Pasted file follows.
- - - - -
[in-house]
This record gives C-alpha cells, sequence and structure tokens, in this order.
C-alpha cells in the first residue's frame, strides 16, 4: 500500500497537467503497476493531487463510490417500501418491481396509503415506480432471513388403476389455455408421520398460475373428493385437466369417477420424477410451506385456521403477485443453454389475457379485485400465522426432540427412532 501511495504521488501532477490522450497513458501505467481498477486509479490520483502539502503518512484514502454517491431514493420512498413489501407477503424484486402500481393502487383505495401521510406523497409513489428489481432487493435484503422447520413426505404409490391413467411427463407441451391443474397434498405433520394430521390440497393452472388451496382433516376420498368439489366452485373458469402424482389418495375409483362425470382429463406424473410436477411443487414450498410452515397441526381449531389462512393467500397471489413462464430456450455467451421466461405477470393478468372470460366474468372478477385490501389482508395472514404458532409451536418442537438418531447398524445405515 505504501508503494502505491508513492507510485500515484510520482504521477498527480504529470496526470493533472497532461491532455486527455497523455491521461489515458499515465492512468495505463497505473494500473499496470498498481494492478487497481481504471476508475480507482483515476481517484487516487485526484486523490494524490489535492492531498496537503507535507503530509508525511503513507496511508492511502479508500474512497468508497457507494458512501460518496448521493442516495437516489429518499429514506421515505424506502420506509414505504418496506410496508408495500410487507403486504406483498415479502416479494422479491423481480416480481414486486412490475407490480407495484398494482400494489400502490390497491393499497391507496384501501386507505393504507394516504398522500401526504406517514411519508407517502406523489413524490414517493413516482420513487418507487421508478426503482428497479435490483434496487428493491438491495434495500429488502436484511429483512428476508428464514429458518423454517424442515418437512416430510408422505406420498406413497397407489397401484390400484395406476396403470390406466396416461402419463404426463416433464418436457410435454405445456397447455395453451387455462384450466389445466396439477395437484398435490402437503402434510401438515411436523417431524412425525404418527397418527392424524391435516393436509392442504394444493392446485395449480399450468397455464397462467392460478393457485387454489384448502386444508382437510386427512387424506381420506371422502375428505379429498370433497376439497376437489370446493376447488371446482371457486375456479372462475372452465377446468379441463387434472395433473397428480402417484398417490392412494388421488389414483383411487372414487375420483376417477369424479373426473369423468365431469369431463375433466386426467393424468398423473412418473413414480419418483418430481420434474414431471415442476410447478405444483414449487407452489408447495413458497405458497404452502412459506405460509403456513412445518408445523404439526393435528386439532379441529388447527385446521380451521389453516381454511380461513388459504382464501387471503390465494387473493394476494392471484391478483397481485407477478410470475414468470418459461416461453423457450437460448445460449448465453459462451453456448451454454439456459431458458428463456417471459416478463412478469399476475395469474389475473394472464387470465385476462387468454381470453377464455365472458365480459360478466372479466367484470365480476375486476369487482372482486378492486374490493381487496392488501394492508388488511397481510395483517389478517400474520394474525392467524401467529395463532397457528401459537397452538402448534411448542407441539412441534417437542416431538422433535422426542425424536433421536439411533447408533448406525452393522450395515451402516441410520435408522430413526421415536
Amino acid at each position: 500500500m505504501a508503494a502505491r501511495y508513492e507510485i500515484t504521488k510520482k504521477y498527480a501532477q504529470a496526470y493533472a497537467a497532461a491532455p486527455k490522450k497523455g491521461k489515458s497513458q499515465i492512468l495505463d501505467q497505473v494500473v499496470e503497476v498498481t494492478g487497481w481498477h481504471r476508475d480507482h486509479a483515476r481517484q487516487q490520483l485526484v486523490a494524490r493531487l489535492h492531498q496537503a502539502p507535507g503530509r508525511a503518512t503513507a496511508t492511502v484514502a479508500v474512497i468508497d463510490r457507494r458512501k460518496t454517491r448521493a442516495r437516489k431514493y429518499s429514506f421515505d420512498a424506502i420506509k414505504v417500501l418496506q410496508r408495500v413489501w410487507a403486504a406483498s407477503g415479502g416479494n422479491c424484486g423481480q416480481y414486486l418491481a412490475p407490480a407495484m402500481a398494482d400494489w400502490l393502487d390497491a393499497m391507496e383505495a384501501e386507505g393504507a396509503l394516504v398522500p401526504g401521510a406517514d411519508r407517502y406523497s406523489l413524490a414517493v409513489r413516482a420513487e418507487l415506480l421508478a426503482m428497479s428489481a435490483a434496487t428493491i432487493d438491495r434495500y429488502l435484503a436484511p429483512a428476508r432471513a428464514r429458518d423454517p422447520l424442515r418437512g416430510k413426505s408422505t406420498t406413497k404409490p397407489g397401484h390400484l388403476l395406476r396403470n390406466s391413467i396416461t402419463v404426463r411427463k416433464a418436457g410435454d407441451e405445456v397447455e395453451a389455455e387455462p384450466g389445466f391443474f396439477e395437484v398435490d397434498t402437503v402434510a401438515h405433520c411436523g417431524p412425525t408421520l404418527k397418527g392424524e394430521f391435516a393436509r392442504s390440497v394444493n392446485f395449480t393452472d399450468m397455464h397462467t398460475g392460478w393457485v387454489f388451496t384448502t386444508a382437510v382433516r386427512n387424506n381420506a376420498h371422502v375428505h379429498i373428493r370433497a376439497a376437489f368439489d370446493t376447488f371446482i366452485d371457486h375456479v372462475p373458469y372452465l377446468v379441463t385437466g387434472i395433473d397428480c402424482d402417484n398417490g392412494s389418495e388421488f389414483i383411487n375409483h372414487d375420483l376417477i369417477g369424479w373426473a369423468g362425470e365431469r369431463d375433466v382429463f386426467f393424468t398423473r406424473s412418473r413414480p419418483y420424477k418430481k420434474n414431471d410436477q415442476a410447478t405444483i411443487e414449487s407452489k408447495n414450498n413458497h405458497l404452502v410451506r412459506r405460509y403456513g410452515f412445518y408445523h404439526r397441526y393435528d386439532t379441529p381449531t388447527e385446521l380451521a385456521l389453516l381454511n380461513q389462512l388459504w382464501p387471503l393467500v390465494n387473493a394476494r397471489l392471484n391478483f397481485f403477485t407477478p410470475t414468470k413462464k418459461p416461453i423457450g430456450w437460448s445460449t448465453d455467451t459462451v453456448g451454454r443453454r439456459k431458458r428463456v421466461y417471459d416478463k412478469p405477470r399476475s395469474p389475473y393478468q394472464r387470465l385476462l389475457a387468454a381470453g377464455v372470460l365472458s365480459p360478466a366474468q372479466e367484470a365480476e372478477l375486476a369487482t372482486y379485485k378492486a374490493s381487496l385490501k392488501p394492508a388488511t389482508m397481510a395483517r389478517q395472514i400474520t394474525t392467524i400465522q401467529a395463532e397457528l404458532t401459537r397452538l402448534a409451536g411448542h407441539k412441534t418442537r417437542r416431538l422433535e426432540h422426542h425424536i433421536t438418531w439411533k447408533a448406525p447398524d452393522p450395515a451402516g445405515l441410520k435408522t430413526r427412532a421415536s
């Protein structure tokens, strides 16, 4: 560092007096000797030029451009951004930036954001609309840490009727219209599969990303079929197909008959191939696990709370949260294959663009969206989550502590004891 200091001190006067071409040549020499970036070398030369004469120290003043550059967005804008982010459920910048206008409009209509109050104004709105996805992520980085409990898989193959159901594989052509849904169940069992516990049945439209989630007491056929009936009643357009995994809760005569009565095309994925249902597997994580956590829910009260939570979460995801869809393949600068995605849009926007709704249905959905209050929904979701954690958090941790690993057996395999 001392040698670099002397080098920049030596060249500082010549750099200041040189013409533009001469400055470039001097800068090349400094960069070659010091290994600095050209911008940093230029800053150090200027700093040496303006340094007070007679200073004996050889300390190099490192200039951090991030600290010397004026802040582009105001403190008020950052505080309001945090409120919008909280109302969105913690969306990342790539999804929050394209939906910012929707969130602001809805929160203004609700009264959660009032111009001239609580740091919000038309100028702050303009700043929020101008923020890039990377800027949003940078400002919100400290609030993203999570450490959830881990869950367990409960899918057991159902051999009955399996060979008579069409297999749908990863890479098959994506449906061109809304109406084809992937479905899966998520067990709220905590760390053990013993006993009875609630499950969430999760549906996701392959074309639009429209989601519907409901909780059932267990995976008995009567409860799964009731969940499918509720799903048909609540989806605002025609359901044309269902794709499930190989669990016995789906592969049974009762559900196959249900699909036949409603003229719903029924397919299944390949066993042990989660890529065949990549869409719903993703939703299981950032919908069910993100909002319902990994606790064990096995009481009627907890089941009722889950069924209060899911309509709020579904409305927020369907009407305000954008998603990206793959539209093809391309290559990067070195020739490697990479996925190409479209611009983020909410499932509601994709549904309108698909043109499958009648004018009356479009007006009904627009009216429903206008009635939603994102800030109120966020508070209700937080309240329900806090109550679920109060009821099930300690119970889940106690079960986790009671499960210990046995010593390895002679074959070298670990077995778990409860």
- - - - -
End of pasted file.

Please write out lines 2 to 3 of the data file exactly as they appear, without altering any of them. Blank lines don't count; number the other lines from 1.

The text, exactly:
This record gives C-alpha cells, sequence and structure tokens, in this order.
C-alpha cells in the first residue's frame, strides 16, 4: 500500500497537467503497476493531487463510490417500501418491481396509503415506480432471513388403476389455455408421520398460475373428493385437466369417477420424477410451506385456521403477485443453454389475457379485485400465522426432540427412532 501511495504521488501532477490522450497513458501505467481498477486509479490520483502539502503518512484514502454517491431514493420512498413489501407477503424484486402500481393502487383505495401521510406523497409513489428489481432487493435484503422447520413426505404409490391413467411427463407441451391443474397434498405433520394430521390440497393452472388451496382433516376420498368439489366452485373458469402424482389418495375409483362425470382429463406424473410436477411443487414450498410452515397441526381449531389462512393467500397471489413462464430456450455467451421466461405477470393478468372470460366474468372478477385490501389482508395472514404458532409451536418442537438418531447398524445405515 505504501508503494502505491508513492507510485500515484510520482504521477498527480504529470496526470493533472497532461491532455486527455497523455491521461489515458499515465492512468495505463497505473494500473499496470498498481494492478487497481481504471476508475480507482483515476481517484487516487485526484486523490494524490489535492492531498496537503507535507503530509508525511503513507496511508492511502479508500474512497468508497457507494458512501460518496448521493442516495437516489429518499429514506421515505424506502420506509414505504418496506410496508408495500410487507403486504406483498415479502416479494422479491423481480416480481414486486412490475407490480407495484398494482400494489400502490390497491393499497391507496384501501386507505393504507394516504398522500401526504406517514411519508407517502406523489413524490414517493413516482420513487418507487421508478426503482428497479435490483434496487428493491438491495434495500429488502436484511429483512428476508428464514429458518423454517424442515418437512416430510408422505406420498406413497397407489397401484390400484395406476396403470390406466396416461402419463404426463416433464418436457410435454405445456397447455395453451387455462384450466389445466396439477395437484398435490402437503402434510401438515411436523417431524412425525404418527397418527392424524391435516393436509392442504394444493392446485395449480399450468397455464397462467392460478393457485387454489384448502386444508382437510386427512387424506381420506371422502375428505379429498370433497376439497376437489370446493376447488371446482371457486375456479372462475372452465377446468379441463387434472395433473397428480402417484398417490392412494388421488389414483383411487372414487375420483376417477369424479373426473369423468365431469369431463375433466386426467393424468398423473412418473413414480419418483418430481420434474414431471415442476410447478405444483414449487407452489408447495413458497405458497404452502412459506405460509403456513412445518408445523404439526393435528386439532379441529388447527385446521380451521389453516381454511380461513388459504382464501387471503390465494387473493394476494392471484391478483397481485407477478410470475414468470418459461416461453423457450437460448445460449448465453459462451453456448451454454439456459431458458428463456417471459416478463412478469399476475395469474389475473394472464387470465385476462387468454381470453377464455365472458365480459360478466372479466367484470365480476375486476369487482372482486378492486374490493381487496392488501394492508388488511397481510395483517389478517400474520394474525392467524401467529395463532397457528401459537397452538402448534411448542407441539412441534417437542416431538422433535422426542425424536433421536439411533447408533448406525452393522450395515451402516441410520435408522430413526421415536